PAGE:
WASHINGTON — “Who wants to give the cats treats?”
Kanchan Singh waves a small box of kibble above her head on the second floor of Crumbs and Whiskers, a cat cafe in Georgetown.
Six women dressed in yoga pants take a break from adjusting their mats and snapping photos on their phones to raise their hands.
“That was a silly question,” Singh says. She passes out the treats and lets the group know that class will start shortly.
Five minutes later, yoga instructor Colure Caulfield takes her place at the front of the sunlit room and addresses the women.
“I would be prepared and ready for anything,” she says, calmly.
An orange and white cat sits directly below her feet and surveys the room.
“The cats have shown some interest in being on your mats and being in your face, so if it happens, it happens … that’s just part of the experience,” she adds.
Caulfield is leading Crumbs and Whiskers’ first cat yoga class. Yes, it’s exactly as it sounds: a yoga class in a room full of cats.
Singh, who is the founder and owner of Crumbs and Whiskers, says she decided to hold cat yoga because she knew it would appeal to a number of people.
“I think everyone, when they envision cats with yoga, they envision one awesome activity meeting the other — a mega-force of relaxation and happiness at the same time,” she says.
Her assumption basically sums up how Hannah Kolodner, 24, felt when she walked into the O Street NW building, just a few minutes before the start of class.
“This is everything; this is the greatest,” Kolodner said.
Like several other attendees, Kolodner took off from work to come to the Tuesday afternoon class.
“I don’t think I’ve ever even considered mixing together my two favorite things, which are fuzzy animals and yoga,” she says.
Cat yoga may be new to Crumbs and Whiskers, but it is not new to the world of cat cafes. Singh says she was inspired by a London cat cafe that hosts regular cat yoga classes. And every Tuesday, New York’s Meow Parlour holds a 90 minute “Yoga and Kitties” session.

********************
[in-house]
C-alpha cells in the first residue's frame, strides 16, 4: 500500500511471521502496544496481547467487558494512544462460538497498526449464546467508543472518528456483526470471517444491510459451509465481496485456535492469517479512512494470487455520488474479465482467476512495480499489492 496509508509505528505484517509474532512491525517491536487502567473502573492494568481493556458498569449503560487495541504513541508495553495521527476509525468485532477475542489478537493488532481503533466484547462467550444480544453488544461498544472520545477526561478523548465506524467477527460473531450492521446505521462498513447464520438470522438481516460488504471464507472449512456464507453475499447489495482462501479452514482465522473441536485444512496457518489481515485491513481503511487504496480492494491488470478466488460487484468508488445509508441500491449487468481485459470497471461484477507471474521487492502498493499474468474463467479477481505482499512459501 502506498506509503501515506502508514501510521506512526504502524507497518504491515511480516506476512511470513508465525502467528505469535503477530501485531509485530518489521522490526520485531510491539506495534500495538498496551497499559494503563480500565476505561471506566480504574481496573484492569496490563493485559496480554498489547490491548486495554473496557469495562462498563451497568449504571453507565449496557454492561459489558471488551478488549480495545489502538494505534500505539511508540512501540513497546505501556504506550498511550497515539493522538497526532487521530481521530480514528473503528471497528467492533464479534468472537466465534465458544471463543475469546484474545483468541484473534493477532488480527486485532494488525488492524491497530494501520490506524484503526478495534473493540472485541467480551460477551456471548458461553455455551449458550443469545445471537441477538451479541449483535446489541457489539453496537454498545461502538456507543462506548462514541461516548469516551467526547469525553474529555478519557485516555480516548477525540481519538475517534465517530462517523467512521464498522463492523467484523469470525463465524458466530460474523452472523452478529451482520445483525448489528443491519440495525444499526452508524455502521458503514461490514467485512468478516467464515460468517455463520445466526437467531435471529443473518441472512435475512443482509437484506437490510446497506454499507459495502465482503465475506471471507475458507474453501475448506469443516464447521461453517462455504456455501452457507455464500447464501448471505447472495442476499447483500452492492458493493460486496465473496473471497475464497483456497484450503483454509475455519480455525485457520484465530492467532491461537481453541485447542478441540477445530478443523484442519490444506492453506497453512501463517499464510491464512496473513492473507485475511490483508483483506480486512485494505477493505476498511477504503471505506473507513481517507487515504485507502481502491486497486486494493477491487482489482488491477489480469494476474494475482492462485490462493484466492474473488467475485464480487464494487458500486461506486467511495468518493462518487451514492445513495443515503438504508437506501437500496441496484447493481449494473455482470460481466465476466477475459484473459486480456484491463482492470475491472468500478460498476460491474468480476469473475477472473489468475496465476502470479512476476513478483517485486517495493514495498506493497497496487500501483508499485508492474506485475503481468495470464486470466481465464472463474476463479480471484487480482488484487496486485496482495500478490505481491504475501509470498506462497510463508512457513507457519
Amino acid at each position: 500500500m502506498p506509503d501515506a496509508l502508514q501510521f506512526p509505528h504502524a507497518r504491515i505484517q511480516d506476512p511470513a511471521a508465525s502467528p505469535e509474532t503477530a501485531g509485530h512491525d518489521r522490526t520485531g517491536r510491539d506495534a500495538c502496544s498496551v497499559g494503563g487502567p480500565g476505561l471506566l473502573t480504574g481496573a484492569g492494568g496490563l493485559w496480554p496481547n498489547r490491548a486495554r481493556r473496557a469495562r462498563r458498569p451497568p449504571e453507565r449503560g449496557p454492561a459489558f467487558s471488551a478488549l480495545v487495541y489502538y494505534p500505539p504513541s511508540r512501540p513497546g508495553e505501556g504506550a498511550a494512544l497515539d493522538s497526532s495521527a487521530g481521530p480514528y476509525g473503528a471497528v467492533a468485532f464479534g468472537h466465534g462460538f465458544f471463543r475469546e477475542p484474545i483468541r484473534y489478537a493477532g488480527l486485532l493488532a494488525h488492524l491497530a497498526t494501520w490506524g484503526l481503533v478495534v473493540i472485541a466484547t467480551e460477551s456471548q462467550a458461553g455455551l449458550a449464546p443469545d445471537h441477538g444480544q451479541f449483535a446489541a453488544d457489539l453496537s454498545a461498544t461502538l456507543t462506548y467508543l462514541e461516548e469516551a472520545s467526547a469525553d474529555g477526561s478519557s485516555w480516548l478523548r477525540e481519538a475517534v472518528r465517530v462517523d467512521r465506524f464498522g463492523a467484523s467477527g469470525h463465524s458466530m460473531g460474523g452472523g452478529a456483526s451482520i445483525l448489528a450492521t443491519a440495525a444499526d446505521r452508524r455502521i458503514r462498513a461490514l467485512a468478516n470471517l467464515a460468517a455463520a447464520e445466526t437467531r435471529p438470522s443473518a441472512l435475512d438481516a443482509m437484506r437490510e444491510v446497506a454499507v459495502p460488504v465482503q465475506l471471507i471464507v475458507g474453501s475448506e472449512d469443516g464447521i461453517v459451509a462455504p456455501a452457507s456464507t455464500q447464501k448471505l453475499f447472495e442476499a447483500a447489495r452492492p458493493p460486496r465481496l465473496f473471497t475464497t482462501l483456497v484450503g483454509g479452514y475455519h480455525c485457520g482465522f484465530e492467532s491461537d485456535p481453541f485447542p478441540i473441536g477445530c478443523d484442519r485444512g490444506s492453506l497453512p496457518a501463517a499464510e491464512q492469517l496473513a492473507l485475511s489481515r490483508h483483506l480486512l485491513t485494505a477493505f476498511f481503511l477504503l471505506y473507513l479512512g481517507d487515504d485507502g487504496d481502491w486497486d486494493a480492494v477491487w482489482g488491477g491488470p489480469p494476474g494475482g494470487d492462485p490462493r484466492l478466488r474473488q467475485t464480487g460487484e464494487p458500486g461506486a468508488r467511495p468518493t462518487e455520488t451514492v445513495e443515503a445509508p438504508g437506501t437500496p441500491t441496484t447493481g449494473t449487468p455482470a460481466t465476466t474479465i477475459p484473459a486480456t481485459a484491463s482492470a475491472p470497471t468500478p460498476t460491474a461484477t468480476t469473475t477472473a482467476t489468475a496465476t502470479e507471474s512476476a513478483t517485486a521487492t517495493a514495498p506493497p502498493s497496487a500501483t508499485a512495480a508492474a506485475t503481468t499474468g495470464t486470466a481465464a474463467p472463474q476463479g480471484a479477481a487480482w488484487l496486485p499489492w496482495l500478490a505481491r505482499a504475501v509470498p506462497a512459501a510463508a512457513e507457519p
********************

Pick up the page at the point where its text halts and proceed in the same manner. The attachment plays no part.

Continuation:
“I’ve always kind of dreamed — and I am not kidding when I say this — of what it would be like doing yoga in a room full of cats,” Singh says.
But she wasn’t sure if D.C. was ready for it. So she put out some feelers on social media and soon had her answer: Washingtonians overwhelmingly want to practice their downward facing dogs in the company of cats.
“At least I’m not the only one who dreams about such things,” Singh says.
Caulfield has been teaching yoga for about five years, but Tuesday was her first time doing so in a room full of cats.
“This is new,” says the instructor at Down Dog Yoga, also in Georgetown.
But the partnership seemed like the purrfect fit. Caulfield says Down Dog does a lot of work with Lucky Dog Animal Rescue, so when she found out there was an opportunity to help cats, she didn’t hesitate for a second.
“I have a vested interest in anything that’s going to help cute little critters,” Caulfield says.
Crumbs and Whiskers acts as a foster home for overflow cats at the Washington Humane Society. Since it opened its doors on June 20, the business has placed 29 cats in permanent homes.
“And of course any chance to teach yoga and introduce more people to yoga,” Caulfield adds. “And if that happens to be in a venue filled with cats, then that works.”
Just as Singh predicted, the class started out with a few laughs. Participants giggled as furry tails brushed them in the face. Some awkwardly maneuvered their poses to avoid kicking a cat or collapsing on one while going into child’s pose.
At one point, Caulfield offered her mat to a woman whose own mat was taken over by a stretched out kitty, unfazed by the warriors, down dogs and chaturangas going on around him.
About 20 minutes into the class, most yogis were able to settle into the rhythm of Caulfield’s commands and focus on their movement, their breath and their poses.
But Singh says the real appeal of cat yoga is the end of class.
“You do yoga and you’re really relaxed and then all of a sudden you’re playing with cats, and you’re like, ‘Wow, life has not been better in a while,’” she says.
Tuesday’s two yoga classes were a “test,” Singh says. She wants to gauge participant reaction and demand before making yoga a regular event at the cat cafe. But if all goes according to plan, there will be additional opportunities to curl into a cat pose next to a feline friend.
“You don’t want to count your chickens before they hatch, but I can see them hatching,” Singh says.
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